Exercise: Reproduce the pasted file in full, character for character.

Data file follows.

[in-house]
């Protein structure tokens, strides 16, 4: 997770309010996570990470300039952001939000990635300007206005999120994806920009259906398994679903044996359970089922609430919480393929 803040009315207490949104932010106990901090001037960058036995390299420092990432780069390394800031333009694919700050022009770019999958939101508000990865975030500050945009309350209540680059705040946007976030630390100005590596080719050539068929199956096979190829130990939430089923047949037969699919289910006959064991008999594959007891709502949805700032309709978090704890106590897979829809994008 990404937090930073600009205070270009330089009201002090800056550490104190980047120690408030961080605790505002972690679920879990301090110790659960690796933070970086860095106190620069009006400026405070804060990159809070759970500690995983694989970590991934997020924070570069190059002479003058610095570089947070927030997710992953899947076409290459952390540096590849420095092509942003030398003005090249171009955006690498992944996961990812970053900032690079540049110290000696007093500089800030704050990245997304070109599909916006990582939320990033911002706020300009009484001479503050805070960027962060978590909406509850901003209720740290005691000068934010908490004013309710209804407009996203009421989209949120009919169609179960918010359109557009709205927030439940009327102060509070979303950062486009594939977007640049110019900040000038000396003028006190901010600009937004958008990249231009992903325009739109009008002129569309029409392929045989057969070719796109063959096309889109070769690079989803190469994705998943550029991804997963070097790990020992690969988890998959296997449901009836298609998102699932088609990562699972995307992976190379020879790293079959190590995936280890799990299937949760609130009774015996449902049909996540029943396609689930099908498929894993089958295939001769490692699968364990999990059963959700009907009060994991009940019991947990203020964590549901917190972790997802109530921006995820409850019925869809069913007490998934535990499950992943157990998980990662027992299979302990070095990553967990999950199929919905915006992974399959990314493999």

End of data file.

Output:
[in-house]
């Protein structure tokens, strides 16, 4: 997770309010996570990470300039952001939000990635300007206005999120994806920009259906398994679903044996359970089922609430919480393929 803040009315207490949104932010106990901090001037960058036995390299420092990432780069390394800031333009694919700050022009770019999958939101508000990865975030500050945009309350209540680059705040946007976030630390100005590596080719050539068929199956096979190829130990939430089923047949037969699919289910006959064991008999594959007891709502949805700032309709978090704890106590897979829809994008 990404937090930073600009205070270009330089009201002090800056550490104190980047120690408030961080605790505002972690679920879990301090110790659960690796933070970086860095106190620069009006400026405070804060990159809070759970500690995983694989970590991934997020924070570069190059002479003058610095570089947070927030997710992953899947076409290459952390540096590849420095092509942003030398003005090249171009955006690498992944996961990812970053900032690079540049110290000696007093500089800030704050990245997304070109599909916006990582939320990033911002706020300009009484001479503050805070960027962060978590909406509850901003209720740290005691000068934010908490004013309710209804407009996203009421989209949120009919169609179960918010359109557009709205927030439940009327102060509070979303950062486009594939977007640049110019900040000038000396003028006190901010600009937004958008990249231009992903325009739109009008002129569309029409392929045989057969070719796109063959096309889109070769690079989803190469994705998943550029991804997963070097790990020992690969988890998959296997449901009836298609998102699932088609990562699972995307992976190379020879790293079959190590995936280890799990299937949760609130009774015996449902049909996540029943396609689930099908498929894993089958295939001769490692699968364990999990059963959700009907009060994991009940019991947990203020964590549901917190972790997802109530921006995820409850019925869809069913007490998934535990499950992943157990998980990662027992299979302990070095990553967990999950199929919905915006992974399959990314493999």